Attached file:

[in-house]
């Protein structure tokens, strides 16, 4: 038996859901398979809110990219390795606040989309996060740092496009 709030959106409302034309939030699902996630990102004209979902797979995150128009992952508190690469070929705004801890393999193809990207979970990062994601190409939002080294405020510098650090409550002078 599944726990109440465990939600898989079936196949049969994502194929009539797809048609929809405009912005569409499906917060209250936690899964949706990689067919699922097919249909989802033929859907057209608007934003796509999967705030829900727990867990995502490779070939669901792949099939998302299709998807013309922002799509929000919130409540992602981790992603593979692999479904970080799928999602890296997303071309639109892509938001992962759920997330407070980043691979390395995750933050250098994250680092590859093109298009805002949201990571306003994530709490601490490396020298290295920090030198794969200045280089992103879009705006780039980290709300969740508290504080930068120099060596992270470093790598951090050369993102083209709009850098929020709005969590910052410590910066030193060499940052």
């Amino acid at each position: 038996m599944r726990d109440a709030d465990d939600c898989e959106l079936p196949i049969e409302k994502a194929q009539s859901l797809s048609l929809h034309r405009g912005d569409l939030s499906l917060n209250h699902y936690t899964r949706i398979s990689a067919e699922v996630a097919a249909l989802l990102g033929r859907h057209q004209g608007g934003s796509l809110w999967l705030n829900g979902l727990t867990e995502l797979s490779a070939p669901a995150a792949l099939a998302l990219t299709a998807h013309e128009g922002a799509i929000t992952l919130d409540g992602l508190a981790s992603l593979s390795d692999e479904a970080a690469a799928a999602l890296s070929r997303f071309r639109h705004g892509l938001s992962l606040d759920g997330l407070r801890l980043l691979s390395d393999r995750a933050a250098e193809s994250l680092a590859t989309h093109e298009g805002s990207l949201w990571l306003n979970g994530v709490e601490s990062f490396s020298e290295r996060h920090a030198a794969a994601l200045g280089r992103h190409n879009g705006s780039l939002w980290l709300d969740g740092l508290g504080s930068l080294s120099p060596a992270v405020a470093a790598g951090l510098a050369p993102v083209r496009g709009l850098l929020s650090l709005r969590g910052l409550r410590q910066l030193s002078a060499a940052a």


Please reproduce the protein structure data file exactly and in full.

[in-house]
């Protein structure tokens, strides 16, 4: 038996859901398979809110990219390795606040989309996060740092496009 709030959106409302034309939030699902996630990102004209979902797979995150128009992952508190690469070929705004801890393999193809990207979970990062994601190409939002080294405020510098650090409550002078 599944726990109440465990939600898989079936196949049969994502194929009539797809048609929809405009912005569409499906917060209250936690899964949706990689067919699922097919249909989802033929859907057209608007934003796509999967705030829900727990867990995502490779070939669901792949099939998302299709998807013309922002799509929000919130409540992602981790992603593979692999479904970080799928999602890296997303071309639109892509938001992962759920997330407070980043691979390395995750933050250098994250680092590859093109298009805002949201990571306003994530709490601490490396020298290295920090030198794969200045280089992103879009705006780039980290709300969740508290504080930068120099060596992270470093790598951090050369993102083209709009850098929020709005969590910052410590910066030193060499940052």
């Amino acid at each position: 038996m599944r726990d109440a709030d465990d939600c898989e959106l079936p196949i049969e409302k994502a194929q009539s859901l797809s048609l929809h034309r405009g912005d569409l939030s499906l917060n209250h699902y936690t899964r949706i398979s990689a067919e699922v996630a097919a249909l989802l990102g033929r859907h057209q004209g608007g934003s796509l809110w999967l705030n829900g979902l727990t867990e995502l797979s490779a070939p669901a995150a792949l099939a998302l990219t299709a998807h013309e128009g922002a799509i929000t992952l919130d409540g992602l508190a981790s992603l593979s390795d692999e479904a970080a690469a799928a999602l890296s070929r997303f071309r639109h705004g892509l938001s992962l606040d759920g997330l407070r801890l980043l691979s390395d393999r995750a933050a250098e193809s994250l680092a590859t989309h093109e298009g805002s990207l949201w990571l306003n979970g994530v709490e601490s990062f490396s020298e290295r996060h920090a030198a794969a994601l200045g280089r992103h190409n879009g705006s780039l939002w980290l709300d969740g740092l508290g504080s930068l080294s120099p060596a992270v405020a470093a790598g951090l510098a050369p993102v083209r496009g709009l850098l929020s650090l709005r969590g910052l409550r410590q910066l030193s002078a060499a940052a």